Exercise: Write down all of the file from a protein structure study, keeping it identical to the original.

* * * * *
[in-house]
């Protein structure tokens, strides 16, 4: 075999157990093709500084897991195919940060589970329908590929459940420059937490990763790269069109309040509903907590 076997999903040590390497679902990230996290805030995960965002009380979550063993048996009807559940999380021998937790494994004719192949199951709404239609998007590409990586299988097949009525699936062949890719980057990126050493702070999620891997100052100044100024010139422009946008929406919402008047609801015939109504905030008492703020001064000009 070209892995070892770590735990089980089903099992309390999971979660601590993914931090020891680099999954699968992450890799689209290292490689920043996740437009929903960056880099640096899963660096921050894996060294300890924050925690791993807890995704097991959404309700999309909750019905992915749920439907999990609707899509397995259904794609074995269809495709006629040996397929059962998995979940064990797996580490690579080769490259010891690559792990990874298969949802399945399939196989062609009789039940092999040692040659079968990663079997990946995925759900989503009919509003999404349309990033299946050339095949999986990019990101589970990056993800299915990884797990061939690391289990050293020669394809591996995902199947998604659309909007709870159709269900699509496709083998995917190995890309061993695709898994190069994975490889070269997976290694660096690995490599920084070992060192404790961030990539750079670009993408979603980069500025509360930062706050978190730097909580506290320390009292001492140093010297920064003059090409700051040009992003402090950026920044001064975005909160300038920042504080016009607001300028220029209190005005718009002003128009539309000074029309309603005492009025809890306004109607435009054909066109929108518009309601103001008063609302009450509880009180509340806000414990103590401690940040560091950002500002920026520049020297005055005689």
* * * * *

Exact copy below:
[in-house]
């Protein structure tokens, strides 16, 4: 075999157990093709500084897991195919940060589970329908590929459940420059937490990763790269069109309040509903907590 076997999903040590390497679902990230996290805030995960965002009380979550063993048996009807559940999380021998937790494994004719192949199951709404239609998007590409990586299988097949009525699936062949890719980057990126050493702070999620891997100052100044100024010139422009946008929406919402008047609801015939109504905030008492703020001064000009 070209892995070892770590735990089980089903099992309390999971979660601590993914931090020891680099999954699968992450890799689209290292490689920043996740437009929903960056880099640096899963660096921050894996060294300890924050925690791993807890995704097991959404309700999309909750019905992915749920439907999990609707899509397995259904794609074995269809495709006629040996397929059962998995979940064990797996580490690579080769490259010891690559792990990874298969949802399945399939196989062609009789039940092999040692040659079968990663079997990946995925759900989503009919509003999404349309990033299946050339095949999986990019990101589970990056993800299915990884797990061939690391289990050293020669394809591996995902199947998604659309909007709870159709269900699509496709083998995917190995890309061993695709898994190069994975490889070269997976290694660096690995490599920084070992060192404790961030990539750079670009993408979603980069500025509360930062706050978190730097909580506290320390009292001492140093010297920064003059090409700051040009992003402090950026920044001064975005909160300038920042504080016009607001300028220029209190005005718009002003128009539309000074029309309603005492009025809890306004109607435009054909066109929108518009309601103001008063609302009450509880009180509340806000414990103590401690940040560091950002500002920026520049020297005055005689």